Yulia Karra
August 30, 2023

Ben-Gurion University of the Negev researchers recently discovered that teammates’ efforts in sports correlate with each other and have a direct impact on individual performances.

The research team analyzed professional soccer leagues across Israel in 2017 and 2018 to measure how teammates’ efforts affect each other during the initial introduction on the field.

The researchers found that elevated peer effort positively affects individual effort, whereas a fatigued player on the team can potentially lower the energy of his colleagues.  

Among the aspects that were analyzed were players’ running distance, number of sprints and player substitutions throughout every game. The researchers were able to prove that each player’s running distance in a specific section of the game changes when he plays with teammates who typically exert more effort.

In addition, the study was able to prove that if a fatigued player is substituted, the incoming player’s first five minutes on the field has a significant impact in overall team effort due to the fresh flow of energy.

The researchers believe the findings could be applied to other industries, such as R&D, court litigation, political lobbying groups and marketing divisions. These groups are also characterized by high levels of collaborative and professional effort in a competitive environment.

Team effort in sports affects individual performance
Dr. Naomi Gershoni. Photo by Sharon Shahar

The research was led by Naomi Gershoni and Prof. Danny Cohen-Zada from the Department of Economics at Ben-Gurion University, as well as former master’s student Itai Dayag.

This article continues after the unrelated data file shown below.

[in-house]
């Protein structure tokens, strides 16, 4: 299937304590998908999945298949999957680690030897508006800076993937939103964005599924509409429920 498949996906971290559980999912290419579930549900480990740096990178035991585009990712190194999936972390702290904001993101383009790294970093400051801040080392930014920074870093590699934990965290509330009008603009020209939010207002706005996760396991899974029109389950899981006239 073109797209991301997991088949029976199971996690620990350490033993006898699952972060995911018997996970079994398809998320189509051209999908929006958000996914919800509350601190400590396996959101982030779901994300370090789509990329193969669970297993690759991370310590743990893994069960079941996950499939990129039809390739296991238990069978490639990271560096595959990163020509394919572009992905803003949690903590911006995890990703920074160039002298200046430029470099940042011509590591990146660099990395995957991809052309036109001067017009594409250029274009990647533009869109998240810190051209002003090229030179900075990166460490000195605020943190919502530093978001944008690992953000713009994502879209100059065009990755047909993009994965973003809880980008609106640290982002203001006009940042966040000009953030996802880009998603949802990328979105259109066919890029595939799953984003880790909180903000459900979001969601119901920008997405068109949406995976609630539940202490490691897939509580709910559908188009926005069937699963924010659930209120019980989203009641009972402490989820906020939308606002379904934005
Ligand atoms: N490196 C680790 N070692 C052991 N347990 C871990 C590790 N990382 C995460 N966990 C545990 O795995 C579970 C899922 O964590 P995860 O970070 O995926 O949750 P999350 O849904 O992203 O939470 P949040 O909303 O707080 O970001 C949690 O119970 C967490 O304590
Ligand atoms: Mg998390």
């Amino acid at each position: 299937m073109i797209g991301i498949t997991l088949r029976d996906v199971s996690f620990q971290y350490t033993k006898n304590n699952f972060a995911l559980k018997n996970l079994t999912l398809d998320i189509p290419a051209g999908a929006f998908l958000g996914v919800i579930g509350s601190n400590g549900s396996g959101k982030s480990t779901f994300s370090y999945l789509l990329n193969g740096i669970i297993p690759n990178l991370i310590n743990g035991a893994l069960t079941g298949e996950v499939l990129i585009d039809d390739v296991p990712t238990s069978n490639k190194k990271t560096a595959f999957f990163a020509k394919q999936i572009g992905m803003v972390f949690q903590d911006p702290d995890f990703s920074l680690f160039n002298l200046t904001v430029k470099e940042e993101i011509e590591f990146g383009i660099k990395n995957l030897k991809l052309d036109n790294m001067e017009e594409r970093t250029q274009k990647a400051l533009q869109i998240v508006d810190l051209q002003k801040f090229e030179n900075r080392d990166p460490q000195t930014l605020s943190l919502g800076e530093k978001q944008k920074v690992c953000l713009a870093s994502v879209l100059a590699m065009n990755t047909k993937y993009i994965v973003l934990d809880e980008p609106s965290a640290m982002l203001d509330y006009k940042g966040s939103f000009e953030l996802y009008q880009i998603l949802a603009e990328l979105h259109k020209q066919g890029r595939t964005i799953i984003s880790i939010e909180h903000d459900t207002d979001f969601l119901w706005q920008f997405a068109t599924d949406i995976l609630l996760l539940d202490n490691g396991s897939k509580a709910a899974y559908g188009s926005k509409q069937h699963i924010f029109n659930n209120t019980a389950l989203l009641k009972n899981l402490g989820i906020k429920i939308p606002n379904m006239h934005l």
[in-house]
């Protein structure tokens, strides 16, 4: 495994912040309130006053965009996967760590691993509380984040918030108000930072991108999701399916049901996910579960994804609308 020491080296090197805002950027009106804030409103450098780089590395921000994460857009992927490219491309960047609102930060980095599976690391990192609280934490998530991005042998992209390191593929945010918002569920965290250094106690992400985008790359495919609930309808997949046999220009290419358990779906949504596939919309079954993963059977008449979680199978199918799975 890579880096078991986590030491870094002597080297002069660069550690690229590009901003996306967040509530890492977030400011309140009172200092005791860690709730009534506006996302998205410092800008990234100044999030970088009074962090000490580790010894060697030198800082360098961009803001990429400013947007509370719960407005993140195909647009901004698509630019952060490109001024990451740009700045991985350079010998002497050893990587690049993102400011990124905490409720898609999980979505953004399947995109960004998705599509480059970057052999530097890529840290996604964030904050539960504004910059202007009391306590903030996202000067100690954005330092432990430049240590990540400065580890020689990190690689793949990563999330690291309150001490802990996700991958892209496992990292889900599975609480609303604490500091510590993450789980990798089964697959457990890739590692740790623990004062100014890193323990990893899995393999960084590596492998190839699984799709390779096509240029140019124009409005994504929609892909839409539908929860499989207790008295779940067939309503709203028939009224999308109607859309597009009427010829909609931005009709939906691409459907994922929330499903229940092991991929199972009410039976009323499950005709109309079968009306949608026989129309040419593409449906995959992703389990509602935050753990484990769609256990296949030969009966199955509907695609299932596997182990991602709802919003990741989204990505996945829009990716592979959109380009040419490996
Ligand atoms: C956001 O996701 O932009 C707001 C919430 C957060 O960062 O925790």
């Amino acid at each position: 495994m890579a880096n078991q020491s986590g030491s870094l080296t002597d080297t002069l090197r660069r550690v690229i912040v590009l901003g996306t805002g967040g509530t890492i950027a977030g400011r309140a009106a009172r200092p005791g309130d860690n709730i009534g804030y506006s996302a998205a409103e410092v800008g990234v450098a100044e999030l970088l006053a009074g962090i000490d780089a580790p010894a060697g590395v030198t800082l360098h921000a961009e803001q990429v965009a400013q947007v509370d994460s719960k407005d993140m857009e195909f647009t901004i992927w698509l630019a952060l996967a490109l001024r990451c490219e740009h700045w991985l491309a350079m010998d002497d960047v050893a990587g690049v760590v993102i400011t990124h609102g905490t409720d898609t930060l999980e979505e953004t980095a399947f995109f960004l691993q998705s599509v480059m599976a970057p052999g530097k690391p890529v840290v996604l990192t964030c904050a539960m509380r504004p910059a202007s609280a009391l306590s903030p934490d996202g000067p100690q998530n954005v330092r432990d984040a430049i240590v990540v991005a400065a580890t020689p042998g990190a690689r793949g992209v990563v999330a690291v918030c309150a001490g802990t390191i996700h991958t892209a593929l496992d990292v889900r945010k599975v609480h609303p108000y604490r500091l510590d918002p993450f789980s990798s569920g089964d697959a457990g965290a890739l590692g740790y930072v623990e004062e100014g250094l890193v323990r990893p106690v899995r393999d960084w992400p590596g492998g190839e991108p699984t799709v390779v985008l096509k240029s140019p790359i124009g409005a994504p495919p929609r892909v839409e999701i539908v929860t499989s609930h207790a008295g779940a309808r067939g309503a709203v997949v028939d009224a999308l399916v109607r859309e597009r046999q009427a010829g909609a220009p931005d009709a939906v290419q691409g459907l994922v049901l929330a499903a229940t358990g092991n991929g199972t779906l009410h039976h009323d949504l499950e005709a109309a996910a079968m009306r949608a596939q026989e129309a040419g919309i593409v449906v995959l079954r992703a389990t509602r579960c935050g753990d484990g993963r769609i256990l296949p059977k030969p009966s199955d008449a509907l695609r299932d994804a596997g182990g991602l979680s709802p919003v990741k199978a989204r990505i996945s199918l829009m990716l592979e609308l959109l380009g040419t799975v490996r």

The findings were published recently in the Management Science journal.

The researchers wrote that the study could be applied to “environments where effort is strongly related to group performance, when individual performance is difficult to quantify, or when common individual performance measures are irrelevant for large parts of the team.”

Team effort in sports affects individual performance
Prof. Danny Cohen-Zada. Photo by Dani Machlis/Ben-Gurion University

“Our findings suggest that social connections and obligations may contribute to positive peer effects in effort, and indicate why it can be beneficial for organizations to encourage social interaction among coworkers and to invest in activities that help forge team spirit,” they added.

The abstract of the paper argues that these findings “highlight that effort spillovers play an important role in team production and that even a change in just one worker’s effort can substantially influence team effort and thus performance. Moreover, we present suggestive evidence that behavioral considerations are a relevant mechanism for creating peer effects even in highly skilled teams of workers.”

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